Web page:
Tao Thought: Conservation and daodejing 72

Don’t let a thread fall without noticing it.

Don’t rake dry brown leaves carelessly.
Think how difficult it was
For something to take this existence.

Frugality is lauded in almost every culture. Nearly all of us have been taught to conserve and save. Those who do not waste and yet do not become misers are most admirable.

We can be aware of conservation everyday. We should think whether we what we discard can be reused or recycled. We should consider whether our expenditures are really necessary. We should be aware if we are wasting our time and efforts on frivolous activities. We should not abuse our environment with garbage, pollutants, and (mindless) recreational activities.

Conservation is impossible without a sound understanding of the wholeness of cycles. Unless we remember how precious something is,home much effort it took for it to come into being, we will not value it. Unless we think about its proper transformation into its next phase—a leaf withering, a flower browning, a lake drying up—we will not know our relation to it. Everything lives or dies in its own time. We too are part of the same cycles, only we have the option of contemplating and acting within that context. To do so with grace and awareness is the essence of one who follows Tao.

365 Tao
Daily Meditations
Deng Ming-Dao
ISBN 0-06-250223-9

daodejing translated by current scholars

When people no longer fear authority
a greater authority will appear

Don’t restrict where people dwell
Don’t repress how people live
If they aren't repressed
they won't protest

Thus the sage knows himself
but doesn't reveal himself
He loves himself
but doesn't exalt himself

Thus he picks this over that



If people fear your power,
then you don't really have any.

Leave them alone in their homes.
Respect them in their lives,
and they won't grow weary of you.

The sage knows herself,
but doesn't dwell on herself;
Loves herself, but no more
than she loves everyone else.

She adopts the concerns of heaven as her own.



When they lose their sense of awe,
people turn to religion.
When they no longer trust themselves,
they begin to depend upon authority.

Therefore the Master steps back
so that people won't be confused.
He teaches without a teaching,
so that people will have nothing to learn.


Stanford Studies on Daoism


  • The Laozi Story
  • Date and Authorship of the Laozi
  • Textual Traditions
  • Commentaries
  • Approaches to the Laozi

Approaches to the Laozi

To begin with Dao, the etymology of the graph suggests a pathway, or heading in a certain direction along a path. Most commentators agree in translating dao as “way.” As a verb, perhaps on account of the directionality involved, dao also conveys the sense of “speaking.” Thus, the opening phrase of chapter 1, dao ke dao, literally “Dao that can be dao-ed,” is often rendered, “The Way that can be spoken of.” In most cases, the capitalized form -- “Way” or “Dao” -- is used, to distinguish it from other usages of the term.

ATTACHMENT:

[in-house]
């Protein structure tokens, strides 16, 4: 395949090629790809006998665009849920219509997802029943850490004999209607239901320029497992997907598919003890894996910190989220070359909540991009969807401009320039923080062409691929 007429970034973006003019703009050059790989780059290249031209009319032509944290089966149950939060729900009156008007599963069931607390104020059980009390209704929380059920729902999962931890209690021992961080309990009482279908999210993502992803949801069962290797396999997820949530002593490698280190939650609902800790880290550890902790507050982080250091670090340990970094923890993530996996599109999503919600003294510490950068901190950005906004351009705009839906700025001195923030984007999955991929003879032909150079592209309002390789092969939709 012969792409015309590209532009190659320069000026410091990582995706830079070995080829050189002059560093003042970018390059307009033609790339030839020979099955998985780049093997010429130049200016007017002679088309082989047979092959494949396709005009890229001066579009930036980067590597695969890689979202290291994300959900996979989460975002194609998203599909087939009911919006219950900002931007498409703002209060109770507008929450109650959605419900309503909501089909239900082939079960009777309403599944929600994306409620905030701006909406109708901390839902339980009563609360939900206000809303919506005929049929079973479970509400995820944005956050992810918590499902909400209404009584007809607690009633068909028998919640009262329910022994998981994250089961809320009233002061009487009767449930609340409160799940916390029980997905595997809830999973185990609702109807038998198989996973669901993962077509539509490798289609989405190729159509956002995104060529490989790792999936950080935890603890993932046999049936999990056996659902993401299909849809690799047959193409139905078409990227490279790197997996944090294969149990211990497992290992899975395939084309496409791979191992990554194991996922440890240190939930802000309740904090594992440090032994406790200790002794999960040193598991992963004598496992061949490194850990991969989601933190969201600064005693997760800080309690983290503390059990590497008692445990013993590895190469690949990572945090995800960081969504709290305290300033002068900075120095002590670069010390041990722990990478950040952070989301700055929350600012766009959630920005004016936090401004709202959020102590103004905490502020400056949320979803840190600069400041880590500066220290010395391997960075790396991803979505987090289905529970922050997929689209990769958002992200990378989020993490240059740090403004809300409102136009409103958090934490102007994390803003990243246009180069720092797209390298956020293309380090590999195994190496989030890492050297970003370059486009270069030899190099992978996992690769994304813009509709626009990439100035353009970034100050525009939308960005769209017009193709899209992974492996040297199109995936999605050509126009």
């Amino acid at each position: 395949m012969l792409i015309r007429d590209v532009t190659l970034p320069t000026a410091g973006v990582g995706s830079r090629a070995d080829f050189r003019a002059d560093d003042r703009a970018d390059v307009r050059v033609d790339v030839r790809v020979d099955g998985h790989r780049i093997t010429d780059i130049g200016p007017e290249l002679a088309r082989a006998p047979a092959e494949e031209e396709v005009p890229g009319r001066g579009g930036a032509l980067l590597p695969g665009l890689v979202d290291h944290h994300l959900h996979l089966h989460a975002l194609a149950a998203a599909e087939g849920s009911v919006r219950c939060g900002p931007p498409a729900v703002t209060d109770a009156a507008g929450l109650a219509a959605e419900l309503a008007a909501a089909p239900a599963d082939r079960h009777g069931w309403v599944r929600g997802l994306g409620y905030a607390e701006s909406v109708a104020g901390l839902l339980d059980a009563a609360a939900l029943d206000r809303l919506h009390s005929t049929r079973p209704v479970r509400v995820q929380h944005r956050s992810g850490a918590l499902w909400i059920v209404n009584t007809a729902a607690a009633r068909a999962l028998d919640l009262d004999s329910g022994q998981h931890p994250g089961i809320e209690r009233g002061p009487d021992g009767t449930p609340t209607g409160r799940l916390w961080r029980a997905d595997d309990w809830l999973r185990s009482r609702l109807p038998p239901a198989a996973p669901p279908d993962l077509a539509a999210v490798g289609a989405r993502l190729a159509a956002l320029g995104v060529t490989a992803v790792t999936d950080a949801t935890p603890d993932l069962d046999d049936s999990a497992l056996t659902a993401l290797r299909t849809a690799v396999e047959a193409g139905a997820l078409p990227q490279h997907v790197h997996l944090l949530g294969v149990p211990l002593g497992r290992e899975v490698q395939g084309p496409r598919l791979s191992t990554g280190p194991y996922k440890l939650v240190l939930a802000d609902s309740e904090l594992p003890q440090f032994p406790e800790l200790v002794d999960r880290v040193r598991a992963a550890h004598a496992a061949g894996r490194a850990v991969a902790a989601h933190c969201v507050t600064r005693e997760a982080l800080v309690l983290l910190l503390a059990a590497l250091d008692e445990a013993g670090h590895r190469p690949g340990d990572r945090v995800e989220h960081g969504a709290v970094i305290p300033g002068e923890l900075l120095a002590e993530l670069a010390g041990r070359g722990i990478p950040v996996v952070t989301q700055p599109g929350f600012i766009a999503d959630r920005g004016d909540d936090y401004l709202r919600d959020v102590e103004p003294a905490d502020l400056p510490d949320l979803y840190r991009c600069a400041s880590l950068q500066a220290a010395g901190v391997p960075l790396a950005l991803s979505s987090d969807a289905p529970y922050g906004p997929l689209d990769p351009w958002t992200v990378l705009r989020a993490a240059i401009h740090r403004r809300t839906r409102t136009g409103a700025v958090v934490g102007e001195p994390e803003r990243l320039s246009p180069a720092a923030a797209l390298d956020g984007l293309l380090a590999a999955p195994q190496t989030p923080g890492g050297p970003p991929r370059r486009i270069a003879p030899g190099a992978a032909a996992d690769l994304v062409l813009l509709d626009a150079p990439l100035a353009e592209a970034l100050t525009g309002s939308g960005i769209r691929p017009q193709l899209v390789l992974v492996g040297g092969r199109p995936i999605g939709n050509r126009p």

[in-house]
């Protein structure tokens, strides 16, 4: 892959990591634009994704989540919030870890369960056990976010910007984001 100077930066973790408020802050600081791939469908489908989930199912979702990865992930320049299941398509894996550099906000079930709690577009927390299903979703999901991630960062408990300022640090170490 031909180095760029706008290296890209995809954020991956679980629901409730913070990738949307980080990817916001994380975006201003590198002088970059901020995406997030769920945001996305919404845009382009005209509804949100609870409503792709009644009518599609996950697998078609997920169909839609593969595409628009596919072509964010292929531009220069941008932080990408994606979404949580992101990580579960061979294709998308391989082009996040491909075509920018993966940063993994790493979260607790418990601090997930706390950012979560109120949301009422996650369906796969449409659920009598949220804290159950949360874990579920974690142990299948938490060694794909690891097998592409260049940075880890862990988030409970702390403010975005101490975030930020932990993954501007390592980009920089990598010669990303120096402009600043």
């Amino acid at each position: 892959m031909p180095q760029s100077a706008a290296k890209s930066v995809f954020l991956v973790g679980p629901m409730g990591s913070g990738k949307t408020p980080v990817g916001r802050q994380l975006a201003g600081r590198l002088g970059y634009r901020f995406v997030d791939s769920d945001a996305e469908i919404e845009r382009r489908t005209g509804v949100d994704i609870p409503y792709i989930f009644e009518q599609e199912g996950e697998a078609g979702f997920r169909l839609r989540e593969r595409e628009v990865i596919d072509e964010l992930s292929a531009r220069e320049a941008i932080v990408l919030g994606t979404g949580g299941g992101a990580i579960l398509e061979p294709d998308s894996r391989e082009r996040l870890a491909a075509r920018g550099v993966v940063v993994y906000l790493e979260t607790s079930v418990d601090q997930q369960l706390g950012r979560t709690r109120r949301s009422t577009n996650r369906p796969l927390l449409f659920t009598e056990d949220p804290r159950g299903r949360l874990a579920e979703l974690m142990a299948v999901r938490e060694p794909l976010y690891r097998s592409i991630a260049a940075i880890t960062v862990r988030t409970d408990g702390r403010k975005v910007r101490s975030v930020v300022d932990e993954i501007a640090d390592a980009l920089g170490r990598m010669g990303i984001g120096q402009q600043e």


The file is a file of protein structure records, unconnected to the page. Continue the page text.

The concept of dao figures centrally also in Confucian writings, and as mentioned some parts of the current Laozi represent a critique of the Confucian school (especially chs. 18 and 19). In general, whereas dao signifies a means to a higher end in other schools of Chinese philosophy, the Laozi sees it as an end in itself. This distinction is captured in the Oxford English Dictionary (online edition), which defines “Dao” as follows: “In Taoism, an absolute entity which is the source of the universe; the way in which this absolute entity functions.” “In Confucianism and in extended uses,” however, the term means “the way to be followed, the right conduct; doctrine or method.”

The Laozi underscores both the ineffability and creative power of Dao. Chapter 1 states that the “constant” (chang, also translated as “eternal” -- e.g., W. T. Chan 1963) Dao cannot be described; it is “nameless.” Chapter 14 brings out clearly that Dao transcends sensory perception; it has no shape or form. Nameless and formless, Dao can only be described as “dark” (xuan) or wu, literally “not having” any name, form, or other characteristics of things (see also chs. 21 and 32). Indeed, though suggestive, the term “Dao” itself is no more than a symbol -- as the Laozi makes clear, “I do not know its name; I style it Dao” (ch. 25; see also ch. 34). This suggests a sense of radical transcendence, which may explain why the Laozi has been approached so often as a mystical text.

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